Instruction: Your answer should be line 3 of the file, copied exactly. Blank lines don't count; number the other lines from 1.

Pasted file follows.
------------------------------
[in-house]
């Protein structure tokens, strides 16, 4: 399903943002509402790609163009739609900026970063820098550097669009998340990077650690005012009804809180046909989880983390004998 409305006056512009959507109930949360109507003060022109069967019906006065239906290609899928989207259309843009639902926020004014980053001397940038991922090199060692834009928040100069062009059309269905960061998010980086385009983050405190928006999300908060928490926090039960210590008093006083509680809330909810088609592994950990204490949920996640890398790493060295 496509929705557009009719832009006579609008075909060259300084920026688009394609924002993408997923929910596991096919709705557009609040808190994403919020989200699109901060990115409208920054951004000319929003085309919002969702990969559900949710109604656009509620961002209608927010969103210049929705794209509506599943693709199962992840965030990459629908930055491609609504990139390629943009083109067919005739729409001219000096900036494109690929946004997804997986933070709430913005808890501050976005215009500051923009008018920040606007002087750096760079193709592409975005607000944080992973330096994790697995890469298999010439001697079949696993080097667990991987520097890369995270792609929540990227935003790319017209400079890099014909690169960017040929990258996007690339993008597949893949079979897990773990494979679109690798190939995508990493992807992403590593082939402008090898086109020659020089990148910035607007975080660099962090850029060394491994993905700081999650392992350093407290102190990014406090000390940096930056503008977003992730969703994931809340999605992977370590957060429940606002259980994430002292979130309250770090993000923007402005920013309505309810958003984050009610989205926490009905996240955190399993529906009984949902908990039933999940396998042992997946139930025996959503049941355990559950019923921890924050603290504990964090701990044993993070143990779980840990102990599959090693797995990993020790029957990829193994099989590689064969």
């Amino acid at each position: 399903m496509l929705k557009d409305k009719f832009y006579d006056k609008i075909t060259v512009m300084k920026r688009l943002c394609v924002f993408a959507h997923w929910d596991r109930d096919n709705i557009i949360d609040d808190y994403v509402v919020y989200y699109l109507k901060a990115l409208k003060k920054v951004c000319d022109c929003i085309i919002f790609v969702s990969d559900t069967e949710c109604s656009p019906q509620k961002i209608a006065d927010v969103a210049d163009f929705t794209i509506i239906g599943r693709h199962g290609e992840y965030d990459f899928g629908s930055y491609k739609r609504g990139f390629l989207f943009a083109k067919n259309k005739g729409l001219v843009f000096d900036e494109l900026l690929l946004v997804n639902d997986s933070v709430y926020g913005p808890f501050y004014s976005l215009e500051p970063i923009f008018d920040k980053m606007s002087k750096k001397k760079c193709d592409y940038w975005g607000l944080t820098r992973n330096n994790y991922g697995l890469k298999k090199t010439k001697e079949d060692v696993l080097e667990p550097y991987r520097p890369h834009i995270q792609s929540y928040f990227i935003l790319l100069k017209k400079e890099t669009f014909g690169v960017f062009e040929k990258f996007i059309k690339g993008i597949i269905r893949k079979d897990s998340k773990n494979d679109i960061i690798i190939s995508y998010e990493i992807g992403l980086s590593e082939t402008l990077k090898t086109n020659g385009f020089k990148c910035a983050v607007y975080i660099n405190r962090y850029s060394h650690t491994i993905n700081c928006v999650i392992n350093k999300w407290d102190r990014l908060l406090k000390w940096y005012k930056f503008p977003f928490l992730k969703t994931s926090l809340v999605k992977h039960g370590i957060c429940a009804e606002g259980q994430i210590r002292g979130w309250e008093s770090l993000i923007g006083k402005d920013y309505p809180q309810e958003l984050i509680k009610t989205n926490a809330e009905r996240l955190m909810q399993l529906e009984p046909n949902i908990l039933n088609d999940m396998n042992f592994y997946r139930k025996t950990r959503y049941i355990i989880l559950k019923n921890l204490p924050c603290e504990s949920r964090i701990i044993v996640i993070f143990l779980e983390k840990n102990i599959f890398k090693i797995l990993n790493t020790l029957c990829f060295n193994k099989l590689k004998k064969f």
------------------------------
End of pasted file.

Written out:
């Amino acid at each position: 399903m496509l929705k557009d409305k009719f832009y006579d006056k609008i075909t060259v512009m300084k920026r688009l943002c394609v924002f993408a959507h997923w929910d596991r109930d096919n709705i557009i949360d609040d808190y994403v509402v919020y989200y699109l109507k901060a990115l409208k003060k920054v951004c000319d022109c929003i085309i919002f790609v969702s990969d559900t069967e949710c109604s656009p019906q509620k961002i209608a006065d927010v969103a210049d163009f929705t794209i509506i239906g599943r693709h199962g290609e992840y965030d990459f899928g629908s930055y491609k739609r609504g990139f390629l989207f943009a083109k067919n259309k005739g729409l001219v843009f000096d900036e494109l900026l690929l946004v997804n639902d997986s933070v709430y926020g913005p808890f501050y004014s976005l215009e500051p970063i923009f008018d920040k980053m606007s002087k750096k001397k760079c193709d592409y940038w975005g607000l944080t820098r992973n330096n994790y991922g697995l890469k298999k090199t010439k001697e079949d060692v696993l080097e667990p550097y991987r520097p890369h834009i995270q792609s929540y928040f990227i935003l790319l100069k017209k400079e890099t669009f014909g690169v960017f062009e040929k990258f996007i059309k690339g993008i597949i269905r893949k079979d897990s998340k773990n494979d679109i960061i690798i190939s995508y998010e990493i992807g992403l980086s590593e082939t402008l990077k090898t086109n020659g385009f020089k990148c910035a983050v607007y975080i660099n405190r962090y850029s060394h650690t491994i993905n700081c928006v999650i392992n350093k999300w407290d102190r990014l908060l406090k000390w940096y005012k930056f503008p977003f928490l992730k969703t994931s926090l809340v999605k992977h039960g370590i957060c429940a009804e606002g259980q994430i210590r002292g979130w309250e008093s770090l993000i923007g006083k402005d920013y309505p809180q309810e958003l984050i509680k009610t989205n926490a809330e009905r996240l955190m909810q399993l529906e009984p046909n949902i908990l039933n088609d999940m396998n042992f592994y997946r139930k025996t950990r959503y049941i355990i989880l559950k019923n921890l204490p924050c603290e504990s949920r964090i701990i044993v996640i993070f143990l779980e983390k840990n102990i599959f890398k090693i797995l990993n790493t020790l029957c990829f060295n193994k099989l590689k004998k064969f």